As someone who helps local residents prepare for future disasters or emergencies that could impact our community, I quite often hear a familiar refrain: “We live in Southern Arizona. Nothing ever happens here.”

True, we don’t get headlines for tornadoes or hurricanes.

But think about some of the things that have happened here in recent years: We have had record cold winters, with pipes freezing and bursting throughout the community. We have seen record high temperatures, microbursts and wildfires that have threatened lives and property. We have seen a mass shooting, flooding and drought. Airplane crashes or hacking attempts into financial and governmental institutions remain a risk.

If you were not impacted by any of these types of events in some way, you were fortunate.

With September being National Preparedness Month, it is worth pausing for a moment to consider all the ways something as simple as a power outage will affect you. Without electricity, there will be no television, no computers or radios. Importantly in the summer, there will be no air conditioning and possibly interrupted water supplies. Cell phone batteries will quickly be depleted and landlines won’t be operational. Food will spoil in refrigerators and freezers and grocery stores will quickly run out of merchandise if trucks can’t fill up their vehicles, since gasoline is pumped from the ground using electricity. Banks and ATMs will not be working.

In the first week of November, Arizona will hold a statewide exercise to test plans and preparations for this scenario, working under the premise that the power grid has been knocked offline and won’t be up for two weeks.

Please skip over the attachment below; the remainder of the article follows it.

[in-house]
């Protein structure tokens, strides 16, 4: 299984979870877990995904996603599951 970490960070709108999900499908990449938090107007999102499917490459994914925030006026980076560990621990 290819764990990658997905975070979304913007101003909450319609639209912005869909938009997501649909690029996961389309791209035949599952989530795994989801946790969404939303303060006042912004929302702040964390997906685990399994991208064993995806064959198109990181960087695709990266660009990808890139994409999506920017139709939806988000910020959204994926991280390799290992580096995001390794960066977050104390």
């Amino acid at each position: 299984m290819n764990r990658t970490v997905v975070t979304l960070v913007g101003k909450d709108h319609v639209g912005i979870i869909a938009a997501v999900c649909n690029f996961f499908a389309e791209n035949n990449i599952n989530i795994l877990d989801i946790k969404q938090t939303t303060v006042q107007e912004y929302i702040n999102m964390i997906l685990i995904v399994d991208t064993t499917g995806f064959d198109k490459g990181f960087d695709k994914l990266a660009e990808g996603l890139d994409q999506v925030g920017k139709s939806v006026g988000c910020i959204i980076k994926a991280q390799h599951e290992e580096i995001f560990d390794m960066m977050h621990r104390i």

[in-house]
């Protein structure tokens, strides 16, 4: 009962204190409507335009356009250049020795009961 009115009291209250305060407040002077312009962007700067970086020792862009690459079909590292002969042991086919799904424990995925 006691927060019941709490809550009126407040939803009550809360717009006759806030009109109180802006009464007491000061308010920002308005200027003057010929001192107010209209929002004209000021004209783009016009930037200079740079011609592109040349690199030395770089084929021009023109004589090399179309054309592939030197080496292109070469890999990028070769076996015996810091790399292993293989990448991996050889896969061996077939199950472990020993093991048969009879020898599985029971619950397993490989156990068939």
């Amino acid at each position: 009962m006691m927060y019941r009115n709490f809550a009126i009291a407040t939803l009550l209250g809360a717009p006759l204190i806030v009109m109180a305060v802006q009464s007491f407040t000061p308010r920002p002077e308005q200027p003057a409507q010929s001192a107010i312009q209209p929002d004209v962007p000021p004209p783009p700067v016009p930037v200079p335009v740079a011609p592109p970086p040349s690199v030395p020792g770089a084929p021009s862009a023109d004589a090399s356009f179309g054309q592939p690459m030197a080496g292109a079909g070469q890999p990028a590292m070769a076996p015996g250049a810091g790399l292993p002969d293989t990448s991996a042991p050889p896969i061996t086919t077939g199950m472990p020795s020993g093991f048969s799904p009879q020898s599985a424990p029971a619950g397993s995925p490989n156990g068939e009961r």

While it is comforting to know critical plans are in place to adapt to such a scenario, we must be personally responsible for our own community, neighborhoods and families.

What is your plan to cope with the situation?

If you didn’t have a great answer, one of the easiest places to get started is at online.

Something you can do right away: Store a copy of your important documents, such as birth certificates, marriage/divorce paperwork, custodial records, immunizations, house and auto insurance policies, as well as important medical and immunizations records on a CD or flash drive. Beyond that, make a list of things you would need to take with you in an evacuation — and consider getting trained on first aid and CPR.

Taking these simple steps will help you on your way to being resolved – and ready.

Caren Prather is the outreach and volunteer coordinator for the Pima County Office of Emergency Management and Homeland Security. She has taught preparedness since 1980.